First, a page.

For each of the 22,645 CpG probes for which we had complete data, normalized Beta scores from 15 diabetics were compared with those from their normal twins using the Wilcoxon signed-rank test. Given the sample size and number of probes under consideration, it was not possible to reasonably correct for multiple testing, so we adopted a pragmatic approach, using the uncorrected p-values from this test as an indicator of possible T1D–MVPs which were then validated by subsequent analyses. All probes with a Wilcoxon p-value<0.01 were considered to be potential T1D–MVPs.

Pyrosequencing validation

One µg of DNA was bisulfite converted using the EpiTect-96 Bisulfite kit (Qiagen, Hilden, Germany) according to the manufacturer's instructions. Regions of interest for validation were amplified using 30 ng of bisulfite treated human genomic DNA and 5 to 7.5 pmol of forward and reverse primer, one of them being biotinylated. Sequences for oligonucleotides for PCR amplification and pyrosequencing are listed in Table S5. Reaction conditions were 1× HotStar Taq buffer supplemented with 1.6 mM MgCl2, 100 µM dNTPs, and 2.0 U HotStar Taq polymerase (Qiagen) in a 25 µl volume. The PCR consisted of a denaturing step of 15 min at 95°C followed by 50 cycles of 30 s at 95°C, 30 s at the respective annealing temperature and 20 s at 72°C, with a final extension of 5 min at 72°C. 10 µl of PCR product were rendered single-stranded and 4 pmol of the respective sequencing primer were used for analysis. Quantitative DNA methylation analysis was carried out on a PSQ 96MD system with the PyroGold SQA Reagent Kit (Pyrosequencing) and results were analyzed using the Q-CpG software (V.1.0.9, Pyrosequencing AB). From the original 30 different pyrosequencing amplicons, we discarded those that did not have complete data for all 16 pairs. For the 17 remaining amplicons (7 hyper-MVPs, 10 hypo-MVPs) we calculated the mean difference between all CpGs in the amplicon for all T1D vs. all normal samples in the set.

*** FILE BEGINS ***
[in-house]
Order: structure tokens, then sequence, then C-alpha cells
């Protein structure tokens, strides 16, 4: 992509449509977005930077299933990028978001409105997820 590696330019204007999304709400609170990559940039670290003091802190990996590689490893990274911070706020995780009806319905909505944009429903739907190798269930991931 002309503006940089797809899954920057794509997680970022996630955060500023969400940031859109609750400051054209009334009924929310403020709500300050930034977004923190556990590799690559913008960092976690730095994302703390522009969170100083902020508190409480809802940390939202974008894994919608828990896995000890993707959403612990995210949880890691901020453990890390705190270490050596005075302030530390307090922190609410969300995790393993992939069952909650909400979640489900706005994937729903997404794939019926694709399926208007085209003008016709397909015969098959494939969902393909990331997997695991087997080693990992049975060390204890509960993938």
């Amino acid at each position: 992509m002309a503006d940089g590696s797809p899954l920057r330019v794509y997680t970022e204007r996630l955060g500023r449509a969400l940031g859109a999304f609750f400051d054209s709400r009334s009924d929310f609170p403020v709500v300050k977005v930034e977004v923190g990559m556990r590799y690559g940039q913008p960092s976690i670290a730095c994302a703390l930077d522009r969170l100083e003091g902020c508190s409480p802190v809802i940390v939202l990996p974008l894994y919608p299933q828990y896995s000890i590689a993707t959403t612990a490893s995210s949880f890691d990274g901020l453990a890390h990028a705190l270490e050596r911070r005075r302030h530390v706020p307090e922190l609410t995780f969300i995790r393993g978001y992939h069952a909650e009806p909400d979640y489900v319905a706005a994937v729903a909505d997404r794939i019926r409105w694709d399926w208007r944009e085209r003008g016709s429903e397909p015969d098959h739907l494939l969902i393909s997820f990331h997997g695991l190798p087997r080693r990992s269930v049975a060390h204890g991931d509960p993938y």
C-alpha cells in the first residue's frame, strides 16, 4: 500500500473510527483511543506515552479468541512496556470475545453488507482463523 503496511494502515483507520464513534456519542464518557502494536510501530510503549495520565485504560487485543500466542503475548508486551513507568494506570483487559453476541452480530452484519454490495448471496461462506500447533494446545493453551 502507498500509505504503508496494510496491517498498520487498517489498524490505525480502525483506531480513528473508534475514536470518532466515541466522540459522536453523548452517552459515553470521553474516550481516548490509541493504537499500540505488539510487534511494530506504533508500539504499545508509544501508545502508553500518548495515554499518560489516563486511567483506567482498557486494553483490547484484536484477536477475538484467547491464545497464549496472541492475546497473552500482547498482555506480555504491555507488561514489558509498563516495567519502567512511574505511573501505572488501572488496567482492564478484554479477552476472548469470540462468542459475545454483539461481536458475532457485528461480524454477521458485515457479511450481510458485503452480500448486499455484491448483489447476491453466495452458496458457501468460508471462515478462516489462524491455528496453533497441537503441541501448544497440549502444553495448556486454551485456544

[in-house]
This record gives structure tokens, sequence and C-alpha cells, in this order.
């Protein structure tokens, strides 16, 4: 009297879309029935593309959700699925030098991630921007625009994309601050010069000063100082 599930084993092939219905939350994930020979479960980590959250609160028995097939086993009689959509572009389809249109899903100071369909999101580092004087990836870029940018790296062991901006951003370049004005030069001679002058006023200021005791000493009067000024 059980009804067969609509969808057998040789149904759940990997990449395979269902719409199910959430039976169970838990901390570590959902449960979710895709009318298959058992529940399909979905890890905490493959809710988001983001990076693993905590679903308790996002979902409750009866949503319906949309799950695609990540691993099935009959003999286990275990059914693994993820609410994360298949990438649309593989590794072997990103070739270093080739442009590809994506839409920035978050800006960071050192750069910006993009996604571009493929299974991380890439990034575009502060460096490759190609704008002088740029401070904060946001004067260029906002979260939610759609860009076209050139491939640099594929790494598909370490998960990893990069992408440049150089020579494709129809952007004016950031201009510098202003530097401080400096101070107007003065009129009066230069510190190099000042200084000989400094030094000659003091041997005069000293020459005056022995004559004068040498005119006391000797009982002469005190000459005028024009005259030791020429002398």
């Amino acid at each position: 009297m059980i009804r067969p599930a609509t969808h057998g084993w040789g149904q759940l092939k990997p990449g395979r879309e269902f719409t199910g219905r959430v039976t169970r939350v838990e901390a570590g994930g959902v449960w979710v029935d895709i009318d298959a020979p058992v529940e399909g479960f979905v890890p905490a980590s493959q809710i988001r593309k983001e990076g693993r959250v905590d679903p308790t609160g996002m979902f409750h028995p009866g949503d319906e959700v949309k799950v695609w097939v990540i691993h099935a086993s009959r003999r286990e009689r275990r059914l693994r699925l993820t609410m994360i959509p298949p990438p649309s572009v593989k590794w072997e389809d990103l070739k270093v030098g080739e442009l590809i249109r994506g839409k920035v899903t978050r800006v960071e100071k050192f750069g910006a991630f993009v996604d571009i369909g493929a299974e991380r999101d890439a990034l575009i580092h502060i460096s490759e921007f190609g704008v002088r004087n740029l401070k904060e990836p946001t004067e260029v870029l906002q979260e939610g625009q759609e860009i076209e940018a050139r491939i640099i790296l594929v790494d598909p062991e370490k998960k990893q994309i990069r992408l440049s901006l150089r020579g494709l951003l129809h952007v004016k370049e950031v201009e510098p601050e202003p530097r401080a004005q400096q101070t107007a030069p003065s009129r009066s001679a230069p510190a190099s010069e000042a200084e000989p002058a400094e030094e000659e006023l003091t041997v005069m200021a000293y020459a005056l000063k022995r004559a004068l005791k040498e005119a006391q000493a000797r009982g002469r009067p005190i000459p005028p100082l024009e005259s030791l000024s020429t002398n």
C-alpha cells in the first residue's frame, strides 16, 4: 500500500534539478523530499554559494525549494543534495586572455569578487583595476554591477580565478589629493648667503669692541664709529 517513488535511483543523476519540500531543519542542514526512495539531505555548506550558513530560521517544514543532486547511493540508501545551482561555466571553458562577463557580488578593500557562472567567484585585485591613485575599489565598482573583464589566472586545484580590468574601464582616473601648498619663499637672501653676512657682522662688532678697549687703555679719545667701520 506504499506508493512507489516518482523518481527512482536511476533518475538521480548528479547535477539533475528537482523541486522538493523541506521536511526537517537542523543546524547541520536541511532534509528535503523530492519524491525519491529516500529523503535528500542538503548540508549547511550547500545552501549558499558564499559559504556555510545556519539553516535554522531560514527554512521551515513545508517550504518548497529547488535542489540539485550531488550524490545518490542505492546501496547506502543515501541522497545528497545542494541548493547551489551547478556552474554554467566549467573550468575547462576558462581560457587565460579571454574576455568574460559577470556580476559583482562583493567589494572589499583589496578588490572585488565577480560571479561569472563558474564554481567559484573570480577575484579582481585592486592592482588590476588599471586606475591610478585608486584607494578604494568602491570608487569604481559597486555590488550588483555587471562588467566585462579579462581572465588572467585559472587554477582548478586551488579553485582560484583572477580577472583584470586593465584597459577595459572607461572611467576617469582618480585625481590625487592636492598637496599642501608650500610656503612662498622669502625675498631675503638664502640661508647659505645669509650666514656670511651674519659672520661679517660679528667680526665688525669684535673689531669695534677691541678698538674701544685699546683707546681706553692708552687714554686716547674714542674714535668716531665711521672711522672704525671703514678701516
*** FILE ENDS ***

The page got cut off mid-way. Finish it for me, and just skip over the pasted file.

Analysis of T1D–MVPs in independent MZ pairs and pre/post–T1D and Ab+/T1D–singletons